To remove lymphatic congestion in the tarpaka kapha and restore balance to sadhaka pitta, as a way to free old emotional trauma, Ayurveda has developed a deep cleansing strategy called SAN, or shiro-abyhanga-nasya. This is a series of nasya treatments that involve sniffing herbalized oil with ginger into the deep sinuses.

Learn how to perform this Ayurvedic spa therapy at home.

Creating a Spiritual Bond with a Loved One Who Has Passed

There is also a Vedic idea that helped me find peace and then a deeper relationship with my dad when he passed a few years back:

Pain and fear are directly across from bliss. The reason for pain and fear is to get your attention so you can go to the pain, through the pain, and then access a deeper part of yourself and let that part out.

The extent that we loved someone and they loved us is the extent that through their loss we—through the pain—have access to a deeper part of ourselves. According to the Vedas, when someone passes, they shed their emotional armor and find themselves yearning for and finally free to love us fully, purely, and deeply in a way they may not have been able to do while here.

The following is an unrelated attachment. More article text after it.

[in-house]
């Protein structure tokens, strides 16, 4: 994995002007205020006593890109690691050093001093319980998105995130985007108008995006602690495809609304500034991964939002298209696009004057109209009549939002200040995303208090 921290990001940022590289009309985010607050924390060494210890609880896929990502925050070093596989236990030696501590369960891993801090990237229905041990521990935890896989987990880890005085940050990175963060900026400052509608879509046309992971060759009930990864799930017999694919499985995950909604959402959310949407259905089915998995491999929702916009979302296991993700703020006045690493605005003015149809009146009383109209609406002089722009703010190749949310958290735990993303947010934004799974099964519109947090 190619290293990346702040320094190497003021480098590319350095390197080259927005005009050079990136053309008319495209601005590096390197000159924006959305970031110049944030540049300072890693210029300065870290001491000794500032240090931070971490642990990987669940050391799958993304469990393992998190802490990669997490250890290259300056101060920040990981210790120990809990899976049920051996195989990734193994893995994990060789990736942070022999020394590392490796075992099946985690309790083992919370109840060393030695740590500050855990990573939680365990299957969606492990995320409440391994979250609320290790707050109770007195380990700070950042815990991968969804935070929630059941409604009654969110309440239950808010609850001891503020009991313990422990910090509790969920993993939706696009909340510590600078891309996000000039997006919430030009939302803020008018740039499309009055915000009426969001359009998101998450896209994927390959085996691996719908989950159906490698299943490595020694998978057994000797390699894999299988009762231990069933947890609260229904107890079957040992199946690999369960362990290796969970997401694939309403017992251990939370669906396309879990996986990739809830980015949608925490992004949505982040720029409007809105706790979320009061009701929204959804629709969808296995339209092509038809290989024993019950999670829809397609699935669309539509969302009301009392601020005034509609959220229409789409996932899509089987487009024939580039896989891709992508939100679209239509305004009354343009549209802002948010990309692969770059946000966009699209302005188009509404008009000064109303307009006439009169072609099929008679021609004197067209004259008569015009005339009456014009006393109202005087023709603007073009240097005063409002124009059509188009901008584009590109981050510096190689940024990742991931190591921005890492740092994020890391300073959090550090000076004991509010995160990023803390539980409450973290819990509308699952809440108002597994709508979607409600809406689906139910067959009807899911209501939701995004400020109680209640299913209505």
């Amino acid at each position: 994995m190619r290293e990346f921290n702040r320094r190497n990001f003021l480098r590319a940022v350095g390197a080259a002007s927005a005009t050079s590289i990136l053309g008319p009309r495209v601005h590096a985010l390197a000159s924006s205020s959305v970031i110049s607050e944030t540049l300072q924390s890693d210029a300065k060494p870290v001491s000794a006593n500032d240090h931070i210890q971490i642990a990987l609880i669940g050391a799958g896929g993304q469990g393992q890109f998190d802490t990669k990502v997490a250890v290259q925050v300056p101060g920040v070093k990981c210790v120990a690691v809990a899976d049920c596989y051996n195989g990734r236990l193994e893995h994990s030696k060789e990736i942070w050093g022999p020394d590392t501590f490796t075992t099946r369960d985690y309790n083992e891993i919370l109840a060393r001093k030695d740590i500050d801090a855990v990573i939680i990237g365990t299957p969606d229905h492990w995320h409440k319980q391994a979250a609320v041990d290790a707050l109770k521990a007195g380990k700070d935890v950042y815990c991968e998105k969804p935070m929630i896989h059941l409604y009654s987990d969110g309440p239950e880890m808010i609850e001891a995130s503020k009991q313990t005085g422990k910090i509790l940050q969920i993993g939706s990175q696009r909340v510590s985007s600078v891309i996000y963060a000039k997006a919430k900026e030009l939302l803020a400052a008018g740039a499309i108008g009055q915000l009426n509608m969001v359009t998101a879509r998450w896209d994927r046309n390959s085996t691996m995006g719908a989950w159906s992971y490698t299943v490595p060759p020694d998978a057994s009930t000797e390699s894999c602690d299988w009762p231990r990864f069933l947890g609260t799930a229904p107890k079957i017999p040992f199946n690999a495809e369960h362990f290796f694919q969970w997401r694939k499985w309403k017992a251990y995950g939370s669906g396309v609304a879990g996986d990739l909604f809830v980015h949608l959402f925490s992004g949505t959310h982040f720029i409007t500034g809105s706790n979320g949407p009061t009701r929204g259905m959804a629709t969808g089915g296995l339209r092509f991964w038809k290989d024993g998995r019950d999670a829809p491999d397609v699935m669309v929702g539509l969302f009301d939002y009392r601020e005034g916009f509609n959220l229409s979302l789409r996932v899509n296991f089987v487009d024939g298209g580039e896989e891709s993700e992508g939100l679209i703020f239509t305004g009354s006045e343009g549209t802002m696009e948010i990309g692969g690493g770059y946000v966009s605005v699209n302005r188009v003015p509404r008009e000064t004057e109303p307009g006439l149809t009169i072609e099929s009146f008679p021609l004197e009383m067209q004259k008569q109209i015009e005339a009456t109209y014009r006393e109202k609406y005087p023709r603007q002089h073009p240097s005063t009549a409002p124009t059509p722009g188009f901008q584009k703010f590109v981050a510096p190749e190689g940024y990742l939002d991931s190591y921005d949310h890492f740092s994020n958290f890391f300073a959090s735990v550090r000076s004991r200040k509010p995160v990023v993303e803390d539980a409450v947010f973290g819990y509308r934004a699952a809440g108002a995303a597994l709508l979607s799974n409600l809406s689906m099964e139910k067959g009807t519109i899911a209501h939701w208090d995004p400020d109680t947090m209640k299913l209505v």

When a loved one passes, they tug on our hearts, encouraging us to go through pain and grief so we too can shed our emotional armor and feel the love we have buried inside.

What is the point of all the pain of grief? To help us find a place in our hearts where loved ones are waiting to have a new, heart-to-heart, soul-to-soul relationship with us. According to Ayurveda, we can have a new, different, but somehow deeper, relationship with them, one that they are ready for now because they’ve shed their emotional pain, and so have we through grieving.

We can sometimes find a place of peace, love, and deep contentment that we may have never known before.

When our loved ones pass, they sink a hook deep into our hearts that they will never let go of. It tugs on us to grow, shine, and be free. This is a special holy time, as it is the birth of a new relationship, and this time, it is eternal!

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I dedicate this blog to a dear friend who lost their father too soon.

18 thoughts on “Why Grieving is Important: Understanding Sadhaka Pitta”

  1. I love this so much. I am grateful to experience a connection with loved ones who have passed. With one in particular I receive daily love and support, often in the form of humor! For those who want to hear more about the pure love without emotional armor that you describe, check out Anita Moorjani’s beautiful book “Dying To Be Me.”

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  2. So very beauitful written! My mom passed 2015 and I had some really amazing conncections in dreams, and also through her old ipad …

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  3. Thank you for this — on a rainy spring morning when nature’s own cycles are supporting the arising of grief (according to the Chinese 5-element system, I believe). What about healing grief that’s about loss of a major part of oneself, a significant part or aspect of one’s own life? That’s the grief I’m facing right now. I’m trying to map what this article says onto that kind of grief….